All television broadcasts are designed to a single minimum standard that was adopted before the first commercial television receiver was ever made. Therefore, a black-and-white television receiving standard color composite video broadcast signals requires no image reconstruction processing because the format of the signals it receives are transmitted with the luminance information for the image separate from the chrominance information. The luminance information is the brightness of each area in the image while the chrominance information is the actual color for that area.

All the monochrome television set has to do is to ignore the color information as it processes the video signal and you have a perfectly respectable "black-and-white" (monochrome) image. In the case of composite video (normal television), color is "add-on" information to an originally monochrome signal.

This broadcast standard was established, by the FCC, with the requirement that future enhancements to the original monochrome standard would not require additional processing or equipment by existing, older receivers. For this reason, a standard for high resolution television broadcasts has not, as yet, been adopted. The bad news is that it may be years until such a standard is agreed upon. The good news is that when it is finally established, all receivers will be able to receive the same quality of images that they received before adoption of the new standard.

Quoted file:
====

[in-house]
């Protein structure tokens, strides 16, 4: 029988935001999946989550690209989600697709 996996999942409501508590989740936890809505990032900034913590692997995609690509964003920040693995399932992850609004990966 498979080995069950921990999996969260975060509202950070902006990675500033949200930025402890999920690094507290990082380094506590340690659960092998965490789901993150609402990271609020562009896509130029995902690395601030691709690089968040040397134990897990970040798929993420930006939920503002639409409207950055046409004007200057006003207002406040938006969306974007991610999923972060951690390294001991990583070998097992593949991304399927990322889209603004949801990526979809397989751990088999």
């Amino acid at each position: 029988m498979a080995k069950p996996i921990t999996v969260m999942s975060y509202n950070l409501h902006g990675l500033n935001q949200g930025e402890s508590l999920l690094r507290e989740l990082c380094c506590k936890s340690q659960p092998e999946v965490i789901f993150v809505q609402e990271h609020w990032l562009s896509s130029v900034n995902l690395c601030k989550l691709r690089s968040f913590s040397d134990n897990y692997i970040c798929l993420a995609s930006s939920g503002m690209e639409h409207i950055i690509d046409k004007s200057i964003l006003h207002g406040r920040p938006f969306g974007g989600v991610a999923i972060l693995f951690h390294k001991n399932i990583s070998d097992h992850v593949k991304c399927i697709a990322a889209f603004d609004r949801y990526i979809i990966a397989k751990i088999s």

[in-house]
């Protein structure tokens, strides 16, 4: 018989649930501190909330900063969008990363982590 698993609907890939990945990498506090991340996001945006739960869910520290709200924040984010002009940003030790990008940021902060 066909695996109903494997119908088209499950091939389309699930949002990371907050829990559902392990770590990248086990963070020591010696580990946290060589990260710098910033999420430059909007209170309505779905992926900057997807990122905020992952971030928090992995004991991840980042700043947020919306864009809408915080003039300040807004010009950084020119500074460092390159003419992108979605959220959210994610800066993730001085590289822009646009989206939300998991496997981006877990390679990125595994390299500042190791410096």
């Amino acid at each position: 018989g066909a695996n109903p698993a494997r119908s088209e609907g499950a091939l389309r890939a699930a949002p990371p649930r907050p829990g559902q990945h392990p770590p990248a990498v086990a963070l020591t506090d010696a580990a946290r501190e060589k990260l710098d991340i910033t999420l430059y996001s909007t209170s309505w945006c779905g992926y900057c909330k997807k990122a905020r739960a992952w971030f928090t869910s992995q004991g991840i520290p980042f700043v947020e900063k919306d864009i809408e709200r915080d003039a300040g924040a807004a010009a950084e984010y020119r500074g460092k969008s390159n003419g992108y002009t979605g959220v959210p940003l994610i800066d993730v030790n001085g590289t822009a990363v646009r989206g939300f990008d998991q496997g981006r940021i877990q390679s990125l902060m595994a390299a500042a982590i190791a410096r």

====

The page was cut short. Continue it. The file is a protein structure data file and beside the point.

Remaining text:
In the case of computer graphics, numerous display systems, incompatible with each other, were in existence before any graphics display standard was established. None of these systems are under any regulatory requirement to comply to any standard display format. In this case, an interchange format, such as GIF, has to accommodate for all the existing incompatibilities and provide for others that have not, as yet, been developed. It has to do all this and still have a manageable file size. This after the fact format has only one factor working in its favor. It is a computer format. The processing necessary to tailor a file adhering to the format can be performed by the receiving computer itself, without the addition of any hardware, as long as there is software capable of accomplishing the task.